The history of this song was likely the reason ice cream producers selected it, and in any case these lyrics were not a deal breaker. Now, a century later, whether I want it or not, this song is a part of my identity. From the roots grow the tree.
In the United States, our hatred for and fear of our neighbors runs so deep that it is built into our cultural traditions, our thought patterns, and even our language. When white supremacy works uninterrupted, the connections between oppression and the practices which sustain it become invisible and appear natural. The ice cream truck (song) sheds its historical legacy of oppression if we all play along with the charade long enough (a century or so ought to do it). We are left with a song that most don’t even know has roots in white supremacy. Silence is complicity; language is power.
Consider the cakewalk, or relatedly, the statement that completing a simple task is a metaphoric “piece of cake.” This figure of speech has persisted for more than a century, and it continues to appear in popular media, yet much like the ice cream truck song, it has lost its origin story. It persists nonetheless because it rolls off the tongue, or because it brings to mind a treat that so many of us enjoy (cake), or perhaps because it is rooted in our favorite pastime, white supremacy.
The cake walk has a long history, most notably its legacy as an early predecessor to racist minstrel shows. But before that, the cakewalk was a dance that evolved in black cultural settings during slavery: it was, simply put, the dance of black folks. When we say, “that was a piece of cake,” what we mean, metaphorically, is, “that was so easy that a black person could do it.” Yet the disconnection of the words from their historical legacy has allowed them to persist and codify as staple of the country's lexicon. the United State's cultural landscape is riddled with the similar minefields of past atrocities, but the warning signs have been removed and the history books updated to hide the path of origin. Piece of cake is just something we say. The ice cream truck jingle is just a wordless earworm. The erasure of genealogies sustains the illusion of progress; it is easier to update the history books and fix a problem in the past than it is to fix it right now.
Time and again, white citizens have faced a choice: root out a manifestation of white supremacy, or double down and conceal. Time and again white citizens have refused to make the difficult choice. Children still learn nursery rhymes that were once used to inculcate white supremacy in babies; “Eeny Meeny Miny Mo” was not always a song about tigers. The National Anthem has a line that rings, “No refuge could save the hireling and slave from the terror of flight or the gloom of the grave,” revealing Key’s disgust for slaves who joined England during the Revolutionary War in exchange for their freedom. Instead of consigning these legacies of white supremacy to the trash heap of shameful history, the US has strategically elevated the status of white supremacist hymns, confederate statues and racist anthems. Chronic wokeness flares up in the updated narratives of our past, in the elements we focus on and those we ignore.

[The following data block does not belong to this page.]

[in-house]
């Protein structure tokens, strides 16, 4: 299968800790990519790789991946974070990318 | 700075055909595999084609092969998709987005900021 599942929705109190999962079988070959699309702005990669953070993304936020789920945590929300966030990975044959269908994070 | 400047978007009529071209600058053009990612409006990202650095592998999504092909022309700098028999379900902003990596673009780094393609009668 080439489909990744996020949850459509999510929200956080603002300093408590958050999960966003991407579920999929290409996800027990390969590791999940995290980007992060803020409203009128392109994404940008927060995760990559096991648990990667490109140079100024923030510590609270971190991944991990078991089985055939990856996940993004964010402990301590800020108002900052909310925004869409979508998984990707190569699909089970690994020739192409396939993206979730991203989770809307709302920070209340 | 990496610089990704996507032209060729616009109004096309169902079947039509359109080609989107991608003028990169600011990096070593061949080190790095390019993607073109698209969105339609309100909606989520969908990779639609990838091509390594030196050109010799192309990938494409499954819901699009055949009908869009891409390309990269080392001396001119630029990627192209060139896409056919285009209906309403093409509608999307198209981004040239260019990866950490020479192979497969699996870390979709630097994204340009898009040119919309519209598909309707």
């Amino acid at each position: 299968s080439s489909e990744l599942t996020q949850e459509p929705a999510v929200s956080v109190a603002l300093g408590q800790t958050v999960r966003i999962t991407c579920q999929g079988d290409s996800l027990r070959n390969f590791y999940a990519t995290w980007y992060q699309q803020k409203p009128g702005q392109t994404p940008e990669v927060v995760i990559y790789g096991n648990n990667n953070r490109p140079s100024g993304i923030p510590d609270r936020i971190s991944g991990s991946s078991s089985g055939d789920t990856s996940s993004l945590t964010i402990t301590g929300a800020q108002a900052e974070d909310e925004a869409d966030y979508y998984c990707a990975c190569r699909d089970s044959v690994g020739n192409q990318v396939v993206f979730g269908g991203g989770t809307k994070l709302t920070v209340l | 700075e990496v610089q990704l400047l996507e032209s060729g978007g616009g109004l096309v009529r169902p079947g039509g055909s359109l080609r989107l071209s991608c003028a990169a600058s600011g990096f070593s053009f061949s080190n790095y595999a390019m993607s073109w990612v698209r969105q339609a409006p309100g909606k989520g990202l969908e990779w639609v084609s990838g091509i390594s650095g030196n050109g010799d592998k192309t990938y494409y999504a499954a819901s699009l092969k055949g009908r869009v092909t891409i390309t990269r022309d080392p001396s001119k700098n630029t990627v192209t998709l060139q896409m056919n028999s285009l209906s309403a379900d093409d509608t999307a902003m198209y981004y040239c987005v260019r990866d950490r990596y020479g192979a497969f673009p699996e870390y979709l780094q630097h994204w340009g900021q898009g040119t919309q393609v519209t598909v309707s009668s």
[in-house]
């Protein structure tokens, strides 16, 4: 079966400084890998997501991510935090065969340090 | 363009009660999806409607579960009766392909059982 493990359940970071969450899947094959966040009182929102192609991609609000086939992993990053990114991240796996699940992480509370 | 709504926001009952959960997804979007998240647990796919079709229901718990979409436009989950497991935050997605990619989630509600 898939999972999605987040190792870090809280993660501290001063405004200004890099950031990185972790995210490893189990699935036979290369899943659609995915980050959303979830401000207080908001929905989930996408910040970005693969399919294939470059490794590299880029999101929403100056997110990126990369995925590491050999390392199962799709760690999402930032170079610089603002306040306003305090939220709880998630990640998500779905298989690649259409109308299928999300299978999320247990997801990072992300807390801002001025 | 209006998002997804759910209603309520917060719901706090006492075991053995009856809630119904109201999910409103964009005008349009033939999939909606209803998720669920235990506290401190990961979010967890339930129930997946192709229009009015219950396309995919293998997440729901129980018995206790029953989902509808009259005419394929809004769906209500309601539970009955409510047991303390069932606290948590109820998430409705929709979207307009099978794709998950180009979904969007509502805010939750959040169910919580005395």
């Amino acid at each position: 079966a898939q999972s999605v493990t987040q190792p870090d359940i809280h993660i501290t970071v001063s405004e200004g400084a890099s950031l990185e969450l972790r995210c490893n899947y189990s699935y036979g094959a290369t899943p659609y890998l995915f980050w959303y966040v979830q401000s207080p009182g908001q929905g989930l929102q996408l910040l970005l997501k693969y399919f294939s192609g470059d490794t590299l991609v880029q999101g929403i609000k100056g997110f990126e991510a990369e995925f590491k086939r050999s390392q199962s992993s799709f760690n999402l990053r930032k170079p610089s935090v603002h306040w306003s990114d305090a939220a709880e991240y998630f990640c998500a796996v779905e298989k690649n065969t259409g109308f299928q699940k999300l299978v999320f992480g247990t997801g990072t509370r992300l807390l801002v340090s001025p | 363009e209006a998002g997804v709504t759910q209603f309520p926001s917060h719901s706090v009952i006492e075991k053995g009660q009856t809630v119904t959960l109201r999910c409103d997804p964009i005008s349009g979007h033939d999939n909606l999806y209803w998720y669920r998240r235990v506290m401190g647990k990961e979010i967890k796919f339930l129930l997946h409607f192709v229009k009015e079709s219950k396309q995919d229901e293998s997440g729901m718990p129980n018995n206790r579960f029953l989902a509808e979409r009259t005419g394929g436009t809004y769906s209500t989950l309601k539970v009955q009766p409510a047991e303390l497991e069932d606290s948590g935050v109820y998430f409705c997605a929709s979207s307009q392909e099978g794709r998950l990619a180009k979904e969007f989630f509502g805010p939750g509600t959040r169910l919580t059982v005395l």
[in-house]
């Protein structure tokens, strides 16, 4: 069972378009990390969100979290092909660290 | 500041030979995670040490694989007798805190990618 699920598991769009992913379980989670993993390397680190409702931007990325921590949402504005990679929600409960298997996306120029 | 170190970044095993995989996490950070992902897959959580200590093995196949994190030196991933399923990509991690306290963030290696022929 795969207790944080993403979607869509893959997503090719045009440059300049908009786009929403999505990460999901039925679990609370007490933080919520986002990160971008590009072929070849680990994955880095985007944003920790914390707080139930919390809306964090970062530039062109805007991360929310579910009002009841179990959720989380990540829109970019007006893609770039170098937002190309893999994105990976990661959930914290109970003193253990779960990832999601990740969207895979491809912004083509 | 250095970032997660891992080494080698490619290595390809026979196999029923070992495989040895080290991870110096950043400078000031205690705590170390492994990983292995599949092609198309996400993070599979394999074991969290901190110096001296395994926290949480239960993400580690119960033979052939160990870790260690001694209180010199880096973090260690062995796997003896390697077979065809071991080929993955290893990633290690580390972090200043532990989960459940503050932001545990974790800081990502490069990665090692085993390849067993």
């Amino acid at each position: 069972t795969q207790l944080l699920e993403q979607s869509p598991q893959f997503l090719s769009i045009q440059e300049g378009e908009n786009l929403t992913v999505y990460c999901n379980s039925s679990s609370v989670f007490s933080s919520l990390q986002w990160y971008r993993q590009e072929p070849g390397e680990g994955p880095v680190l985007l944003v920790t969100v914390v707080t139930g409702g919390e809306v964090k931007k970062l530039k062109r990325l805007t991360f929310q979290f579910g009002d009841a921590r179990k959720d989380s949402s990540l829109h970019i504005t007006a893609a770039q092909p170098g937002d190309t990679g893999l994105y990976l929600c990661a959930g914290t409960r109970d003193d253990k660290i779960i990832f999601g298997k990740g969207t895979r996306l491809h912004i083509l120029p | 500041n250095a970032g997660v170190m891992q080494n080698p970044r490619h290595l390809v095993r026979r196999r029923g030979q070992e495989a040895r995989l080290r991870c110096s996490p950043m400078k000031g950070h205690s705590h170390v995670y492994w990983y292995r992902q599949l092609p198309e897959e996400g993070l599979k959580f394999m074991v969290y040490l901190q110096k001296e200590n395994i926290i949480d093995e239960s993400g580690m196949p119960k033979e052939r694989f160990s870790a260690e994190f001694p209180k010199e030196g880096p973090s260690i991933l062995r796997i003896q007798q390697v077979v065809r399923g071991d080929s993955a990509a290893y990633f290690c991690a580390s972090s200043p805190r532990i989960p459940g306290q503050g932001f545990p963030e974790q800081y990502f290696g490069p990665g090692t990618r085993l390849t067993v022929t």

The war on drugs is yet another heart-breaking example of chronic wokeness at work. For more than a century we have responded to fears about drug use with 3 strategies: restrict supply, incarcerate dealers and users, and give local police departments incentives to wage the war against local citizens. Time and again these strategies have yielded reliable results: police departments expand and drug users die. Every time overdose or disease rates spike, politicians respond exactly as they have in the past, then act surprised when they get the same results. After a century of waging this war in a reliably asinine fashion, the United States has managed to increase its overdose deaths to nearly 200-per-day, and its arrest rate for drug abuse violations to one every 20-seconds.
Chronic wokeness is a progressive disease, and it often drives us to unthinkable places where we continue to try the same solutions as they continue to make the problem worse. It thrives on our unwillingness to do the work that has been piling up for centuries—work our parents and grandparents decided to put off indefinitely. The perfect conditions for the Emperor’s parade exist in a country that trains its children early and often to acknowledge their privilege while ignoring the fact that it always comes at the expense of another’s oppression. We assist one another in constructing and reinforcing a delusional world in which no scales are ever tipped in anyone’s favor, while those in power continue to be disproportionately white, straight, cisgender, Christian, able-bodied, neural-typical and/or wealthy men with our fingers on the scale.